Road and Highway Safety Tips | Atlantic Training Safety Tips

Preparing for Your Drive

Carry a Disaster Supplies Kit in your trunk.

  • Pack high protein snacks, water, First Aid kit, flashlight, small battery-operated radio, an emergency contact card with names and phone numbers, extra prescription medications and important documents or information you may need.

Let someone know where you're going. If your car gets stuck along the way, help can be sent along your predetermined route.

  • Tell them your destination
  • Let them know your route
  • When you expect to arrive at your destination

Find out what disasters may occur in the place where you are traveling, especially if they are disasters you have never experienced before.

  • Find out how you would get information in the event of a disaster- local radio systems, emergency alert systems

Pay attention to the weather forecast for your destination.

  • Travel and weather web sites can help you avoid storms and other regional challenges that could impact your safety.
  • Get weather updates on your phone

Don't let your vehicle's gas tank get too low.

  • Plan out where the gas stations are along the way, and check your gas gauge often.

On the Highway

Buckle up, slow down, don't drive impaired.

  • Make sure everyone in your vehicle is also buckled, and children are securely fastened

Be well rested and alert.

  • Do not drive when you're drowsy
  • Avoid driving when you're in a heightened emotional state
  • Both of these can greatly impair your ability to drive

Use caution in work zones.

Give your full attention to the road.

  • Avoid distractions such as cell phones
  • Avoid multi-tasking. Focus on driving

Observe speed limits.

  • Driving too fast or too slow can increase your chance of being in a collision
  • They vary from state to state based on the terrain of the highway

Make frequent stops.

  • During long trips, rotate drivers.
  • If you're too tired to drive, stop and get some rest.

Be respectful of other motorists and follow the rules of the road.

  • Don't follow another vehicle too closely
  • Do not pass in unsafe areas (curves, bridges, hills, intersections, non-passing zones)

If you plan on drinking, designate a driver who won't drink.

Clean your headlights, taillights, signal lights and windows to help you see, especially at night.

  • Turn your headlights on as dusk approaches, or if you are using your windshield wipers due to inclement weather
  • Don't overdrive your headlights

If you have car trouble, pull off the road as far as possible.

Did You Know?
The Interstate Highway System stretches 47,622 miles (3) It took 17 years to create and fund the idea of the interstate (4)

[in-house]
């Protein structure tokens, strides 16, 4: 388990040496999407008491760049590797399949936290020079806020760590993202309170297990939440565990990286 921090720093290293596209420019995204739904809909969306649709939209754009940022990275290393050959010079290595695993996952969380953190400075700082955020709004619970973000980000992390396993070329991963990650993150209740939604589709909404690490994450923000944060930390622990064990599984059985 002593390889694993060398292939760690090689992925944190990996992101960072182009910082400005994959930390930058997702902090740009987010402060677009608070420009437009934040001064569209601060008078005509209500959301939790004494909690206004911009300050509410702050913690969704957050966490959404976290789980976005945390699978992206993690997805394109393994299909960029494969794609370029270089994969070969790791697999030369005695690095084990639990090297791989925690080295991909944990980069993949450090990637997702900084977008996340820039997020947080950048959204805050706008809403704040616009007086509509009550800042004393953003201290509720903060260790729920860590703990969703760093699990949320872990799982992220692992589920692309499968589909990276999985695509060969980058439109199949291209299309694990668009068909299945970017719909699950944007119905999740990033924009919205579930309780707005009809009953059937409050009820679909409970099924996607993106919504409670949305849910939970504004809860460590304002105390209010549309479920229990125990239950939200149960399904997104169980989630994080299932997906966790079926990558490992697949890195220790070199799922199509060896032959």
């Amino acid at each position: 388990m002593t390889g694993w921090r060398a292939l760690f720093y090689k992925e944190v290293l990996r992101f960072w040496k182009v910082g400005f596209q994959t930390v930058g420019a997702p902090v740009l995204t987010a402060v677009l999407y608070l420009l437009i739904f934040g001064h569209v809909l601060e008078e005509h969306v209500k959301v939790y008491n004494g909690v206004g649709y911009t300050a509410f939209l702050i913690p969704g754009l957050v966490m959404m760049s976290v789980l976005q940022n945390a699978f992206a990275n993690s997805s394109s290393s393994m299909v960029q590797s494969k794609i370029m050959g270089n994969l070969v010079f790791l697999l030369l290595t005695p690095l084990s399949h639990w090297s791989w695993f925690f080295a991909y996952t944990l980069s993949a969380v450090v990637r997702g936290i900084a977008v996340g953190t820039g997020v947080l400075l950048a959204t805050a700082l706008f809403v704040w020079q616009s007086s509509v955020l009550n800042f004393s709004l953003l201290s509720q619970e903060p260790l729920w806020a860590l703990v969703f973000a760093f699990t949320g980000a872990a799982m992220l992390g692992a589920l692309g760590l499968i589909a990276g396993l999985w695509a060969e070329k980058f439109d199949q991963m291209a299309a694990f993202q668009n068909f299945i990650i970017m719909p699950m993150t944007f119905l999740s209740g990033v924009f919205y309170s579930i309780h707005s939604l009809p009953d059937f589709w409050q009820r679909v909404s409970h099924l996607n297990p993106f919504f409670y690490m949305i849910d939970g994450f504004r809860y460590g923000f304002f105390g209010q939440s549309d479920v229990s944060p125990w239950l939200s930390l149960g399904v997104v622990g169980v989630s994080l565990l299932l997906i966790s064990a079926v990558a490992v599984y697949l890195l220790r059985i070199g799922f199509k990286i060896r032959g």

Action Items
  • Know the route, and make sure others know where you're going
  • Inspect your car and be prepared for anything
  • Use your knowledge of safe driving to be a safe, prepared, and vigilant driver
  • Respect other motorists

Safe Driving in Challenging Road Conditions

Always adjust your driving to the driving conditions and environment.

  • If it is raining, turn your headlights and windscreen wipers on
  • Try to reduce speed and try not to brake suddenly
  • Often there is oil and petrol on the road, which can cause you to skid out of control
  • If there is fog, reduce speed, turn headlights on low, or use fog lamps. Use the road markings or the verge of the road as a guide and be very alert for sudden looming obstacles
  • Always keep in mind – if you cannot see or operate the vehicle safely – You should not be driving!

Travelling with small children can be a challenge.

  • Small children can get bored and irritable on long trips so make sure you pack a variety of their favourite snacks and toys such as portable DVD players, colouring books and crayons.
  • If your child tends to suffer from motion sickness and complains of dizziness or nausea, this can be helped by getting out of the car for a bit of fresh air. Alternatively, there are over the counter drugs available for treating motion sickness, which need to be taken before.

Emergency stops and Accidents

Try to avoid stopping on the highway

  • Take the next off ramp to stop in a more public area where you can stretch, refresh yourself and/or take a break from driving
  • Have numbers for roadside assistance and other emergencies close at hand or saved on your cell phone, so that you are well-prepared for any eventuality.

In the event of an accident, determine the extent of the damage or injuries and assess whether or not medical attention is required.

  • Take a picture with a camera or mobile phone and file an accident report with the police as you will need a case number for your insurance company to file a claim.
  • Remember to get names, addresses, telephone numbers and ID numbers of everyone involved in the accident